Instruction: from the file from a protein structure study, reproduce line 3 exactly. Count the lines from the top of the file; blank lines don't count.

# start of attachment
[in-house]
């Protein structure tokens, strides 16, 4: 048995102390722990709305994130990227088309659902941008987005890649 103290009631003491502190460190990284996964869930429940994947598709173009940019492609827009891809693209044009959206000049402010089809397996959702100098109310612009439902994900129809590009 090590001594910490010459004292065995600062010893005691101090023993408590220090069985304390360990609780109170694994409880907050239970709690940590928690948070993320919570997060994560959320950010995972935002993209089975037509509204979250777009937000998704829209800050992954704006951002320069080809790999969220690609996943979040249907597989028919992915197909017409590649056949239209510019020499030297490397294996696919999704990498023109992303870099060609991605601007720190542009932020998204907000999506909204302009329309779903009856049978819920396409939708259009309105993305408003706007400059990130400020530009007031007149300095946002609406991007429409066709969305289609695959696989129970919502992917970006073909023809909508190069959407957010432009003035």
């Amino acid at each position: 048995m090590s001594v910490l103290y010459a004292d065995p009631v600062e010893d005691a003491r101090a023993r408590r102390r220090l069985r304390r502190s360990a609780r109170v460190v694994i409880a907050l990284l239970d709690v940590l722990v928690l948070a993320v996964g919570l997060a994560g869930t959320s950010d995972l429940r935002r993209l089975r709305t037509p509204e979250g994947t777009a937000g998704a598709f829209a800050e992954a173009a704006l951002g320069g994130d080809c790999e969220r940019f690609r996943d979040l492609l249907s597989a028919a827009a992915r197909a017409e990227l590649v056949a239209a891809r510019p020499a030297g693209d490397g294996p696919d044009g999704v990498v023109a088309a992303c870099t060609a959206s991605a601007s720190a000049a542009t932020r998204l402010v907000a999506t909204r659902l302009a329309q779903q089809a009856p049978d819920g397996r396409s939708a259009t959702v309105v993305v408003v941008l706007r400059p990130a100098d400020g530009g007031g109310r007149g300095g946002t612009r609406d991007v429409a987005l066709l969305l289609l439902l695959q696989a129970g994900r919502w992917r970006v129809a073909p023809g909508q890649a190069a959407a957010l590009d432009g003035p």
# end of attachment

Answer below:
């Amino acid at each position: 048995m090590s001594v910490l103290y010459a004292d065995p009631v600062e010893d005691a003491r101090a023993r408590r102390r220090l069985r304390r502190s360990a609780r109170v460190v694994i409880a907050l990284l239970d709690v940590l722990v928690l948070a993320v996964g919570l997060a994560g869930t959320s950010d995972l429940r935002r993209l089975r709305t037509p509204e979250g994947t777009a937000g998704a598709f829209a800050e992954a173009a704006l951002g320069g994130d080809c790999e969220r940019f690609r996943d979040l492609l249907s597989a028919a827009a992915r197909a017409e990227l590649v056949a239209a891809r510019p020499a030297g693209d490397g294996p696919d044009g999704v990498v023109a088309a992303c870099t060609a959206s991605a601007s720190a000049a542009t932020r998204l402010v907000a999506t909204r659902l302009a329309q779903q089809a009856p049978d819920g397996r396409s939708a259009t959702v309105v993305v408003v941008l706007r400059p990130a100098d400020g530009g007031g109310r007149g300095g946002t612009r609406d991007v429409a987005l066709l969305l289609l439902l695959q696989a129970g994900r919502w992917r970006v129809a073909p023809g909508q890649a190069a959407a957010l590009d432009g003035p």